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October and November Favorites

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“But there is always a November space after the leaves have fallen when she felt it was almost indecent to intrude on the woods…for their glory terrestrial had departed and their glory celestial of spirit and purity and whiteness had not yet come upon them.”

–L.M. Montgomery, Anne of Windy Poplars


Rebecca Onion digs up the CIA’s WWII Simple Sabotage Field Manual intended to help “citizen-saboteurs” in occupied countries disrupt workplaces. The techniques for inefficiency will feel maddeningly familiar to anyone who’s spent time working in a large bureaucracy.

Claire Vaye Watkins’s investigation of the art of pandering and the role it has played in her in her writing career. A thoughtful interrogation of privilege and art.

Jason Farman’s instructive piece on the kaleidoscope craze in Victorian England. He traces the history of the kaleidoscope from its invention in the early 19th century when it was an entrancing new mobile technology to its present status as a simple child’s toy. Utterly fascinating.

Rebecca Solnit’s fantastic response to an encounter with an Esquire list of 80 books every man should read with a piece called “80 Books No Woman Should Read”. It includes gems like: “Norman Mailer and William Burroughs would go high up on my no-list, because there are so many writers we can read who didn’t stab or shoot their wives”.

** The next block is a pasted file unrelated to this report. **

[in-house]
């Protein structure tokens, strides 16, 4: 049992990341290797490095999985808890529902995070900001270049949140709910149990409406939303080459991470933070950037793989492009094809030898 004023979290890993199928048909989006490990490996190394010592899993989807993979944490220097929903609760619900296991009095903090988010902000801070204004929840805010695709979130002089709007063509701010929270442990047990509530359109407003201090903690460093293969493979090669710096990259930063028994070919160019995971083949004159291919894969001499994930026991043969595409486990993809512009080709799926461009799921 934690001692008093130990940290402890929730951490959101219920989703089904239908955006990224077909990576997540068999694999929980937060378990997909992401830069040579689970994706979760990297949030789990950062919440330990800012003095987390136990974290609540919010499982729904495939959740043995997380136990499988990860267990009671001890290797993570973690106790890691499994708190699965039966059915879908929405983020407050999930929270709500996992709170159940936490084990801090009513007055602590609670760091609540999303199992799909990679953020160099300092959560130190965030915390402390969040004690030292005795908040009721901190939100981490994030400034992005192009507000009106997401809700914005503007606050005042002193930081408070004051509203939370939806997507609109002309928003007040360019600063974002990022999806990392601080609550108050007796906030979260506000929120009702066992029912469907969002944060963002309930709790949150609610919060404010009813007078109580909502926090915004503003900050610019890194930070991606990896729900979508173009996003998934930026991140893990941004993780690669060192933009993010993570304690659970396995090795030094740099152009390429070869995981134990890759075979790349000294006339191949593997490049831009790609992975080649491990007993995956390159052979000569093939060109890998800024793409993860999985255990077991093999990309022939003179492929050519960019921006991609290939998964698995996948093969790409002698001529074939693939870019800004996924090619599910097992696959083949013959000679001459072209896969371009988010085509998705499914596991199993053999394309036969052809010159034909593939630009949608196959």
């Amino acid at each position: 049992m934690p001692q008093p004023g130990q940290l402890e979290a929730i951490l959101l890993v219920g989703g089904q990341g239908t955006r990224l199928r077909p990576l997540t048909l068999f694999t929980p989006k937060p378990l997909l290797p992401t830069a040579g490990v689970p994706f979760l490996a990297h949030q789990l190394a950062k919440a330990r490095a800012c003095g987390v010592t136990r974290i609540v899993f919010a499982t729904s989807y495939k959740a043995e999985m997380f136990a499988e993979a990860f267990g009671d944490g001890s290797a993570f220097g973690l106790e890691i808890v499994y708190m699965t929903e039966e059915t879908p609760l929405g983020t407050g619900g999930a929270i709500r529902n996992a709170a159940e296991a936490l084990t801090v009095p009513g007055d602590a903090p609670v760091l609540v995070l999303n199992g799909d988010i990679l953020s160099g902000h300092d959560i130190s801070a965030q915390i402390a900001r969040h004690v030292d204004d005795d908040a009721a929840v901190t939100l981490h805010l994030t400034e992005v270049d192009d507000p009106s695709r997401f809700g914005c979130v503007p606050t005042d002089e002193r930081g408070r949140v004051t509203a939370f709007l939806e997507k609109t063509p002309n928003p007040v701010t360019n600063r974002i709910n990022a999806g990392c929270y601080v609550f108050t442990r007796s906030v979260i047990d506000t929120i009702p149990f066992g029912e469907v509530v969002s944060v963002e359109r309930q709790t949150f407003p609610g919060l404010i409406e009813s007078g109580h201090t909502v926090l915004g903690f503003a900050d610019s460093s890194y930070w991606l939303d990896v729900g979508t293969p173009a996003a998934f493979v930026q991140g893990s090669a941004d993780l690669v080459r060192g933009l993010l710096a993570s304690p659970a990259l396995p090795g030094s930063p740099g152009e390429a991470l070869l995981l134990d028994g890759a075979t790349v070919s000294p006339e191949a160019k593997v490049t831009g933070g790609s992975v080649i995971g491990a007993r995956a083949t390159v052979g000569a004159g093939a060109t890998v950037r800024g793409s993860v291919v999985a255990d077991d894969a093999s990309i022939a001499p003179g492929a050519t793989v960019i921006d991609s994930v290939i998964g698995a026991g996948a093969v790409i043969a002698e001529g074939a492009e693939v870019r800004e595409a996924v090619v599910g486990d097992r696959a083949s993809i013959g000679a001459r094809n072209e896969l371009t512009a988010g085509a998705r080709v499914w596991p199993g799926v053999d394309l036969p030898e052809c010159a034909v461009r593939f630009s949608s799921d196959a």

Jhumpa Lahiri’s breathtaking piece in The New Yorker on her long struggle to master Italian and her decision to write in it. It makes me want to work on my disappointingly rusted grasp on that language, if only to be able to read what she’s doing with it.


The 2006 SciFi (pre-Syfy) channel miniseries The Lost Room starring Peter Krause and Juliana Margulies. It’s an oddly mesmerising piece of work with a great cast that’s able to overcome the occasional unevenness in the plotting. An original premise, best enjoyed if you don’t know too much about it. It isn’t streaming anywhere, but the DVD is available (and cheap) and you just might be able to find it on YouTube…

The Netflix original series Jessica Jones starring the perfectly-cast Krysten Ritter as an ass-kicking antihero.

Season 4 of HBO’s Project Greenlight. The rare reality show that’s smart, interesting, and binge-able. Streaming on HBO Go and HBO Now.


The Switched on Pop podcast, hosted by Nate Sloan, a Ph.D candidate in musicology, and Charlie Harding, a musician. Erudite conversation about pop music. Finally solved the mystery of why the lyrics of the Backstreet Boys biggest hit don’t make sense.


Going to conferences. I went to BlogHer Food, one of the biggest conferences for food bloggers in the country this month. It was a great experience to get out of my own environment and learn and meet people and grow. I love the digital space, but it ain’t the same as being in the same room with people.

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